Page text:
by Luis de Sousa
Wed Jan 11th, 2012 at 04:37:29 PM EST
The folks at the Energy Commission are already thinking about Energy Policy beyond 2020. After the 20-20-20 targets there is a much longer term goal of reducing CO2 emissions by over 85% up to 2050. So right now the Energy Commision is starting to think the policies that should further reduce our emissions in the decade between 2021 and 2030. In this context they are asking everyone to participate in a public consultation, with the main goal of understanding if the policies driving us up to 2020 are still viable for the decade ahead. To make things easy the Energy Commission provides a convenient online form. The deadline for answering is the 7th of February.
This is a crosspost from AtTheEdgeOfTime
Ironically Europe is on a very good tack to accomplish the 20-20-20 targets, not by its Energy policy, but rather through its Austerity policy. This is a policy that will certainly work in the next decade too, if European Democracies last until then. Without Austerity, for certain high prices would guarantee a similar outcome. In all likelihood CO2 emissions by 2050 in Europe shall be just a fraction of what they are today, perhaps less than the envisioned 15%. The question is not so much how to get there, but how not to impoverish in the process.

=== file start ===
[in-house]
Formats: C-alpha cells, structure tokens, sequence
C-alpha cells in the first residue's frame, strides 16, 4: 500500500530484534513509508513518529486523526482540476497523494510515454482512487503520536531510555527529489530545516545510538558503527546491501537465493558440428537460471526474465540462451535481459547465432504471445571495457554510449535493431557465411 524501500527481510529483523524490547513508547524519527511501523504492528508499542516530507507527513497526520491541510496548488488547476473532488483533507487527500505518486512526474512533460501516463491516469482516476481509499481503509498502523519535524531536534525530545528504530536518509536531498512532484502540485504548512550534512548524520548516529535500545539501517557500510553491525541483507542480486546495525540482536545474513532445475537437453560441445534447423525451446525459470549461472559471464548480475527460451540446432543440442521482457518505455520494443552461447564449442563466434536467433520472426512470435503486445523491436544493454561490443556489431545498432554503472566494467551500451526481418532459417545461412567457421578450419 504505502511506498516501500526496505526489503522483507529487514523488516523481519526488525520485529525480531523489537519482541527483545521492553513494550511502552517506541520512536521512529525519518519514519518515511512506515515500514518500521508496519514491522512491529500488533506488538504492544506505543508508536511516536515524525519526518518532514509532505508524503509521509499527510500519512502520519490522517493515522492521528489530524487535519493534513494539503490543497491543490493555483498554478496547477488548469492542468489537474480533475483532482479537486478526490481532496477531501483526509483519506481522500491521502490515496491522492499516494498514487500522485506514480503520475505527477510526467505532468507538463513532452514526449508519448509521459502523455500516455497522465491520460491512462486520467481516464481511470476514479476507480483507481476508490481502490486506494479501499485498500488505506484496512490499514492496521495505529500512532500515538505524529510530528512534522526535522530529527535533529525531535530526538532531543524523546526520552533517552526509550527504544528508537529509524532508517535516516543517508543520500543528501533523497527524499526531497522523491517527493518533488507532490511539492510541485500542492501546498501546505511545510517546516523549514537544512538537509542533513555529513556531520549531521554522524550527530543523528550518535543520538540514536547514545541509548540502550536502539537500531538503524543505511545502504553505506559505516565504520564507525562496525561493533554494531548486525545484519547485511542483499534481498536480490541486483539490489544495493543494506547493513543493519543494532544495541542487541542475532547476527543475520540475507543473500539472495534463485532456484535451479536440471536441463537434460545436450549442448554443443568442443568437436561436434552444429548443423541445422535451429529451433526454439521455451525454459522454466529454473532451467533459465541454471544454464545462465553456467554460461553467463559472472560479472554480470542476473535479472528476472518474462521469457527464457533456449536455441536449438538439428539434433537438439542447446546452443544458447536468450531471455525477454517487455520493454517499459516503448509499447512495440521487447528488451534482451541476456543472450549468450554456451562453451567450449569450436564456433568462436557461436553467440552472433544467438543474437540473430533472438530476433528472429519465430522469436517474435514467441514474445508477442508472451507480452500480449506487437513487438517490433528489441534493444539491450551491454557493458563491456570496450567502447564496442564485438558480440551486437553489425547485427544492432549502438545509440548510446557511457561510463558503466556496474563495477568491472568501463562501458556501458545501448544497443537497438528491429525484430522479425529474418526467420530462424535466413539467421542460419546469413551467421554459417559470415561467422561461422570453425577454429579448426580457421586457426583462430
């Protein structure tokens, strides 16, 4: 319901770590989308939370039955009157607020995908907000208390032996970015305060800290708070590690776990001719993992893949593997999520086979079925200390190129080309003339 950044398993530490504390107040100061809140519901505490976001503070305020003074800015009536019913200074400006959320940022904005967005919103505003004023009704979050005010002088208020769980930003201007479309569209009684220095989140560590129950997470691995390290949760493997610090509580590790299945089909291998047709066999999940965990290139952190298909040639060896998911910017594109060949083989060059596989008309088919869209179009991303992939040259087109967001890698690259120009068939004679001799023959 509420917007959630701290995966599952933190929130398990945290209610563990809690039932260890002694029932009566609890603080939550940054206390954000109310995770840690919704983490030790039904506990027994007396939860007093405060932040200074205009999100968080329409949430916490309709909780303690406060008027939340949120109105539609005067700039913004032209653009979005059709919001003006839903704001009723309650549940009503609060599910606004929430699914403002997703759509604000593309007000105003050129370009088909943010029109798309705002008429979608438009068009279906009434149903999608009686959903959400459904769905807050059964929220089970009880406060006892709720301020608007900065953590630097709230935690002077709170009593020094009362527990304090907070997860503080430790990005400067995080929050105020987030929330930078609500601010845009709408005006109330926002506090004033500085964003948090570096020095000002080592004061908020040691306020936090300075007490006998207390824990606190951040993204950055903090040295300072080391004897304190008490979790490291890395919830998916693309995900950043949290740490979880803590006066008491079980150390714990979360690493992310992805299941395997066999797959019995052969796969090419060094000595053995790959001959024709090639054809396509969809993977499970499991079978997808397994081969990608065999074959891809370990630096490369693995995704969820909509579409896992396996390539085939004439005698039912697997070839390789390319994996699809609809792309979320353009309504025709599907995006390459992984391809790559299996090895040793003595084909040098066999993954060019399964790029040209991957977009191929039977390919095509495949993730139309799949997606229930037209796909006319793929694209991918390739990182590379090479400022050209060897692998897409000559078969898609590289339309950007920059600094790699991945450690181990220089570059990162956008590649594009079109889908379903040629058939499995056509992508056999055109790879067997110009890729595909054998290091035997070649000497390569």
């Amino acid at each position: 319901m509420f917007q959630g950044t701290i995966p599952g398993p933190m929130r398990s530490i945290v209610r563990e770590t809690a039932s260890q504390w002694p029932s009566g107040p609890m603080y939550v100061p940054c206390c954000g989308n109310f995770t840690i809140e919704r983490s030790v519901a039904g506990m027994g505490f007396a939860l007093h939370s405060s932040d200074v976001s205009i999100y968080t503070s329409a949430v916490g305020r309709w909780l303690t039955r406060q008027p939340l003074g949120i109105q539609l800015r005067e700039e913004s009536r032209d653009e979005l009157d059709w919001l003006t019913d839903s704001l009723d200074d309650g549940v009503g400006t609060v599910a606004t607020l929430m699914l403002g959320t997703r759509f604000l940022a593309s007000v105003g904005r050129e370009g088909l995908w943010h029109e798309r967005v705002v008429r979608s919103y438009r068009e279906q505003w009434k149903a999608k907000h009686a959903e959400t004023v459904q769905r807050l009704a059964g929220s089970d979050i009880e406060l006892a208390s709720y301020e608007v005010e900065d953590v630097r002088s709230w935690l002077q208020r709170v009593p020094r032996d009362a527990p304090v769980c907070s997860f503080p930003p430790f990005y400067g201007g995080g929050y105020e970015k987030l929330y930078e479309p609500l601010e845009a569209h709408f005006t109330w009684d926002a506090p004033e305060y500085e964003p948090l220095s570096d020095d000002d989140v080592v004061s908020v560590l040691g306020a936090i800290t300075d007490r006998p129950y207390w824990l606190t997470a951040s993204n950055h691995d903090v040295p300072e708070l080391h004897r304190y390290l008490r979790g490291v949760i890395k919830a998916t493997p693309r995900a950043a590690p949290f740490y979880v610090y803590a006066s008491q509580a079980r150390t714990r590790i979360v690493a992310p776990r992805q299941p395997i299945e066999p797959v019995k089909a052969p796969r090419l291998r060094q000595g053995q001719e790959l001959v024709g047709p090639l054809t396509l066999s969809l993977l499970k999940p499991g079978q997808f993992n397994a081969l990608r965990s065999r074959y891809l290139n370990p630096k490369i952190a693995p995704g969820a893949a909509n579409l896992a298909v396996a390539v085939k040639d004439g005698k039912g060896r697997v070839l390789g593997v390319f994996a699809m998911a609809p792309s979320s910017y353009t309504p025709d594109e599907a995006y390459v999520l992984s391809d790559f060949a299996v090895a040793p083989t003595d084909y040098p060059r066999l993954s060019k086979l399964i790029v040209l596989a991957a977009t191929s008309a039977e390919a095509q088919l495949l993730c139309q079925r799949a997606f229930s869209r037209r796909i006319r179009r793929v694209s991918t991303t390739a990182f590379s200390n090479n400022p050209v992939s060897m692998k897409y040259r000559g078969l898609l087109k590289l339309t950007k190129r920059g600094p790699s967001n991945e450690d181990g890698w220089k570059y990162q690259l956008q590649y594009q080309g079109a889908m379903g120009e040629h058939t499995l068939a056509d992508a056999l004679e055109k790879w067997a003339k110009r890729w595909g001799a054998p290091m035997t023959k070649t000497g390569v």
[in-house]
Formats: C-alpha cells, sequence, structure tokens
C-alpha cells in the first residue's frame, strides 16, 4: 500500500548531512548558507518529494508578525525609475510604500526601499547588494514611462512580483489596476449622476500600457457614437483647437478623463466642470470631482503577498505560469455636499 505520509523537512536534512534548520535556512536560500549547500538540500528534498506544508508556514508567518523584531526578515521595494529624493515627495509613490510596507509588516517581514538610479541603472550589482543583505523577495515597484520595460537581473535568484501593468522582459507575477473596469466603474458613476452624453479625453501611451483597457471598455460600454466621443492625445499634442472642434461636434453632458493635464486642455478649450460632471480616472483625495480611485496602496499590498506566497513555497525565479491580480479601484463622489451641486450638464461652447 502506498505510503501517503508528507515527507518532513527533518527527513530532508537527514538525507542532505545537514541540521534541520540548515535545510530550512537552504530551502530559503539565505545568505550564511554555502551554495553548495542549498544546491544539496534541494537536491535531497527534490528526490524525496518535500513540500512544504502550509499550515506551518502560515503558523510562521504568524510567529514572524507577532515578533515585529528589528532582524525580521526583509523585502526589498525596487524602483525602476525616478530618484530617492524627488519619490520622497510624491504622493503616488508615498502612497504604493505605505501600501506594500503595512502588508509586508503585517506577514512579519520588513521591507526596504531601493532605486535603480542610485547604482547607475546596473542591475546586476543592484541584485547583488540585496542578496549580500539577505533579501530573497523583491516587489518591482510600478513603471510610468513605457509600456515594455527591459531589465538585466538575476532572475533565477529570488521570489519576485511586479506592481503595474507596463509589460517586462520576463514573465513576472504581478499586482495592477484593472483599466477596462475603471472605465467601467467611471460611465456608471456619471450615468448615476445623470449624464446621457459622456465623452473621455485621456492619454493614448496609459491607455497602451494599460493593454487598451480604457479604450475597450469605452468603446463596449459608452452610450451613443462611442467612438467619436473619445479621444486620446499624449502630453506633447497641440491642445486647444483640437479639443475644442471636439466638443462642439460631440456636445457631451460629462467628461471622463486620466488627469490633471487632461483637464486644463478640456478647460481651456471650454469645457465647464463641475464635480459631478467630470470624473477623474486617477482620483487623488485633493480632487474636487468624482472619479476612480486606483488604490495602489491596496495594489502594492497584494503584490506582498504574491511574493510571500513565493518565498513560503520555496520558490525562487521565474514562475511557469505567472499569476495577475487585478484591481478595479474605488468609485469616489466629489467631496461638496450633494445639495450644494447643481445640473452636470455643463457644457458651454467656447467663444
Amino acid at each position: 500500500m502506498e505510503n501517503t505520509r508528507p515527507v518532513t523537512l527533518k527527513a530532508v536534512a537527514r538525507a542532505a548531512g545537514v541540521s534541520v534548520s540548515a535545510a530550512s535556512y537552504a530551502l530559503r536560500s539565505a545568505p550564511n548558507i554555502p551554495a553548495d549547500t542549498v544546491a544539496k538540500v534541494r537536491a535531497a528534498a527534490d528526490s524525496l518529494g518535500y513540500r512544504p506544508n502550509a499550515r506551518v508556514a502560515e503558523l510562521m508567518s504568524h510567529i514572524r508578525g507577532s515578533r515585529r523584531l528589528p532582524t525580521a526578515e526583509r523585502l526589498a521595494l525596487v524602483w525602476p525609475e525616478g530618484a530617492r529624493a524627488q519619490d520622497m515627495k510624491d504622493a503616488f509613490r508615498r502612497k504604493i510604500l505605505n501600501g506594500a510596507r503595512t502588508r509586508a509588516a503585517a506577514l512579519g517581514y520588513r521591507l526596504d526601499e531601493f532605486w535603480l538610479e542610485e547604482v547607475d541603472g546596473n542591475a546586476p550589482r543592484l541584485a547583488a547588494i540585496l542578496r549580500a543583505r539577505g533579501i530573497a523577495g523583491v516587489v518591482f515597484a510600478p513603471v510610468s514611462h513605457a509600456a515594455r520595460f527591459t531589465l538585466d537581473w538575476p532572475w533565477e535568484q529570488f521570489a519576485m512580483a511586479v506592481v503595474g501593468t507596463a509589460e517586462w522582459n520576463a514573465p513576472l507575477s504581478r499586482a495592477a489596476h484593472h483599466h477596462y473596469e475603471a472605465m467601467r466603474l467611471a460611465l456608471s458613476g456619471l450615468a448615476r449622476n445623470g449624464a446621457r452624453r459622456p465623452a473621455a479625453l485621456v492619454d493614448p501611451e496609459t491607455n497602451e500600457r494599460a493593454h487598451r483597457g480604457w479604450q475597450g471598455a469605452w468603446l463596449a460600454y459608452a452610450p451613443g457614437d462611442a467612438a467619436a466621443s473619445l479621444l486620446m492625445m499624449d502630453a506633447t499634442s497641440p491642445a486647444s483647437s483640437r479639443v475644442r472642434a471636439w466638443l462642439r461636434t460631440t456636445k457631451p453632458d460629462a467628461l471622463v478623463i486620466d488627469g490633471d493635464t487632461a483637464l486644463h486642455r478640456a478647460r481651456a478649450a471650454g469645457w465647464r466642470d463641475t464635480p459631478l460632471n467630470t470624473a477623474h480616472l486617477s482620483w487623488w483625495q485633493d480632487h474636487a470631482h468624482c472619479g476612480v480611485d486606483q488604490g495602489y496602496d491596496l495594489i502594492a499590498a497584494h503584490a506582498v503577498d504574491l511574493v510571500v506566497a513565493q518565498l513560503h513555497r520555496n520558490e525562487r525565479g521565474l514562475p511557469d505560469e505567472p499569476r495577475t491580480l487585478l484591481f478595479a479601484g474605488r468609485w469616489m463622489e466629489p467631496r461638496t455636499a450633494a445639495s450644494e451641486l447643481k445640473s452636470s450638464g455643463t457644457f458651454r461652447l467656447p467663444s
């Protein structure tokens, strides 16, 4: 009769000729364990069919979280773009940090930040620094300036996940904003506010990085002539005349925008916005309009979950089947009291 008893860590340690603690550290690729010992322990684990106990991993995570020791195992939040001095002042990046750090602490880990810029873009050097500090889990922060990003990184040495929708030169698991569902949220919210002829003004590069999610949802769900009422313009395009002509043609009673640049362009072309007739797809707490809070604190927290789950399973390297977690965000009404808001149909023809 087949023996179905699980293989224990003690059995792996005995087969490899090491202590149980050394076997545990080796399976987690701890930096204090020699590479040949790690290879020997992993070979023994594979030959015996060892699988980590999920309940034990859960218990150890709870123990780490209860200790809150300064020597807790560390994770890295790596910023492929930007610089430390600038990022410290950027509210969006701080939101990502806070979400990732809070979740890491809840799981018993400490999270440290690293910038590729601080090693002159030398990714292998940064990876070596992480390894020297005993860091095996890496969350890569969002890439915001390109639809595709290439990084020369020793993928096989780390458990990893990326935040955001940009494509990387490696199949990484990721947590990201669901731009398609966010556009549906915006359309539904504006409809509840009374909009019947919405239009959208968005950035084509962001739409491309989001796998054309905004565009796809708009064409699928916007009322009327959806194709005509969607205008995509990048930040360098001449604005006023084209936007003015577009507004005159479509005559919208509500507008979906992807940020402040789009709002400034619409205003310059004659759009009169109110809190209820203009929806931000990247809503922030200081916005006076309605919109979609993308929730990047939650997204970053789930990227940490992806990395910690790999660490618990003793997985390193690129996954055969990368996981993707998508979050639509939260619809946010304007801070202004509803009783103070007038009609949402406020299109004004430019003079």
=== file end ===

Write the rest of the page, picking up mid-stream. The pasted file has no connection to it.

Here are some highlights of the online questionnaire:
A.1. Is there a role for new targets for renewable energy sources post-2020 assuming that any targets must be consistent with climate mitigation and energy efficiency policies and targets as is currently the case with the 20/20/20 targets in the Europe 2020 strategy?
B.1. Do you consider that financial support will continue to be necessary to support renewables post 2020 given their expected greater penetration?
B.2. If renewable energy sources require support post-2020, how do you think this can best be achieved with a view to achieving a cost-effective deployment?
B.4. Should the structure of financial support be gradually aligned EU-wide?
D.2. Which renewables-specific grid related rules do you consider necessary and proportionate in a post-2020 perspective?
D.3. With regard to system integration of wind and solar power, what measures do you consider most important to increase the flexibility reserve of the system:
E.3. In how far do you think today's market design needs to be adapted to provide an appropriate framework for renewables
F.2. What pathways do you consider to be the most promising for further increasing the share of renewable energy in heating and cooling beyond 2020?
G.1. What do you consider to be the main barriers against a stronger uptake of renewable energy in transport?
G.2. What sectors of transport do you consider to be the most promising for further increasing the share of renewable energy?
H.1. Do you think that additional sustainability criteria are necessary in the post 2020 period?
I.2. Do you think the EU should further facilitate cooperation with third countries when it comes to the development of the potential for renewable energy?